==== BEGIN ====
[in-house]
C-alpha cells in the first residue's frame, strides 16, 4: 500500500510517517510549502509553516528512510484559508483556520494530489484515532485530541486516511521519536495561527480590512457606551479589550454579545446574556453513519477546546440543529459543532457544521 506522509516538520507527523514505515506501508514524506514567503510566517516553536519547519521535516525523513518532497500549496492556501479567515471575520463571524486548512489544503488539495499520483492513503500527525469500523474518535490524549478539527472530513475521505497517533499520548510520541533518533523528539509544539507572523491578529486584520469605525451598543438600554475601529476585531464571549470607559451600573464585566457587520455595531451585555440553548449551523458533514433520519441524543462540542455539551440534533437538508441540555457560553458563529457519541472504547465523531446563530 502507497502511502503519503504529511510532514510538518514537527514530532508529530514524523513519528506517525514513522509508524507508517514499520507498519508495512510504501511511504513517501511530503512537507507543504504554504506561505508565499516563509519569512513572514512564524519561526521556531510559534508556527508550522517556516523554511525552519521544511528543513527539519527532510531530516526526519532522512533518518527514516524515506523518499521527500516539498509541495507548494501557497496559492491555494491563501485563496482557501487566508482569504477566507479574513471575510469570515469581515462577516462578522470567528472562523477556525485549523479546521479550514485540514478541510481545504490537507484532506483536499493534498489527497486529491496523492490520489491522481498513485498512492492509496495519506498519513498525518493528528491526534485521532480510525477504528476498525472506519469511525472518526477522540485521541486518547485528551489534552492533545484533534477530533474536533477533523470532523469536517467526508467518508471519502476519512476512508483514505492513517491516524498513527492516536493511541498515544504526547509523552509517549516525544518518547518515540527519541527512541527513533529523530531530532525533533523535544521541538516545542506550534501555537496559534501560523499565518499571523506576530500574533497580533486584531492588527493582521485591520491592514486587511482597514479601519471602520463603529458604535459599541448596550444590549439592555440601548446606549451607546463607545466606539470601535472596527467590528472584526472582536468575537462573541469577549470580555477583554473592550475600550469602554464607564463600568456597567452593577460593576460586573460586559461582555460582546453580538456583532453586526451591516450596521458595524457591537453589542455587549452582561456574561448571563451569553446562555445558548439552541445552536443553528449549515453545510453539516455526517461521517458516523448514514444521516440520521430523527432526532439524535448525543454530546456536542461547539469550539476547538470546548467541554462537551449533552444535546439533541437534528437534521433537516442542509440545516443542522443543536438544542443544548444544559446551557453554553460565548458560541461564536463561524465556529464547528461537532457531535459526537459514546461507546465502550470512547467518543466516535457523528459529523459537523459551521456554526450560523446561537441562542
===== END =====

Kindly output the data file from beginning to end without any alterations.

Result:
[in-house]
C-alpha cells in the first residue's frame, strides 16, 4: 500500500510517517510549502509553516528512510484559508483556520494530489484515532485530541486516511521519536495561527480590512457606551479589550454579545446574556453513519477546546440543529459543532457544521 506522509516538520507527523514505515506501508514524506514567503510566517516553536519547519521535516525523513518532497500549496492556501479567515471575520463571524486548512489544503488539495499520483492513503500527525469500523474518535490524549478539527472530513475521505497517533499520548510520541533518533523528539509544539507572523491578529486584520469605525451598543438600554475601529476585531464571549470607559451600573464585566457587520455595531451585555440553548449551523458533514433520519441524543462540542455539551440534533437538508441540555457560553458563529457519541472504547465523531446563530 502507497502511502503519503504529511510532514510538518514537527514530532508529530514524523513519528506517525514513522509508524507508517514499520507498519508495512510504501511511504513517501511530503512537507507543504504554504506561505508565499516563509519569512513572514512564524519561526521556531510559534508556527508550522517556516523554511525552519521544511528543513527539519527532510531530516526526519532522512533518518527514516524515506523518499521527500516539498509541495507548494501557497496559492491555494491563501485563496482557501487566508482569504477566507479574513471575510469570515469581515462577516462578522470567528472562523477556525485549523479546521479550514485540514478541510481545504490537507484532506483536499493534498489527497486529491496523492490520489491522481498513485498512492492509496495519506498519513498525518493528528491526534485521532480510525477504528476498525472506519469511525472518526477522540485521541486518547485528551489534552492533545484533534477530533474536533477533523470532523469536517467526508467518508471519502476519512476512508483514505492513517491516524498513527492516536493511541498515544504526547509523552509517549516525544518518547518515540527519541527512541527513533529523530531530532525533533523535544521541538516545542506550534501555537496559534501560523499565518499571523506576530500574533497580533486584531492588527493582521485591520491592514486587511482597514479601519471602520463603529458604535459599541448596550444590549439592555440601548446606549451607546463607545466606539470601535472596527467590528472584526472582536468575537462573541469577549470580555477583554473592550475600550469602554464607564463600568456597567452593577460593576460586573460586559461582555460582546453580538456583532453586526451591516450596521458595524457591537453589542455587549452582561456574561448571563451569553446562555445558548439552541445552536443553528449549515453545510453539516455526517461521517458516523448514514444521516440520521430523527432526532439524535448525543454530546456536542461547539469550539476547538470546548467541554462537551449533552444535546439533541437534528437534521433537516442542509440545516443542522443543536438544542443544548444544559446551557453554553460565548458560541461564536463561524465556529464547528461537532457531535459526537459514546461507546465502550470512547467518543466516535457523528459529523459537523459551521456554526450560523446561537441562542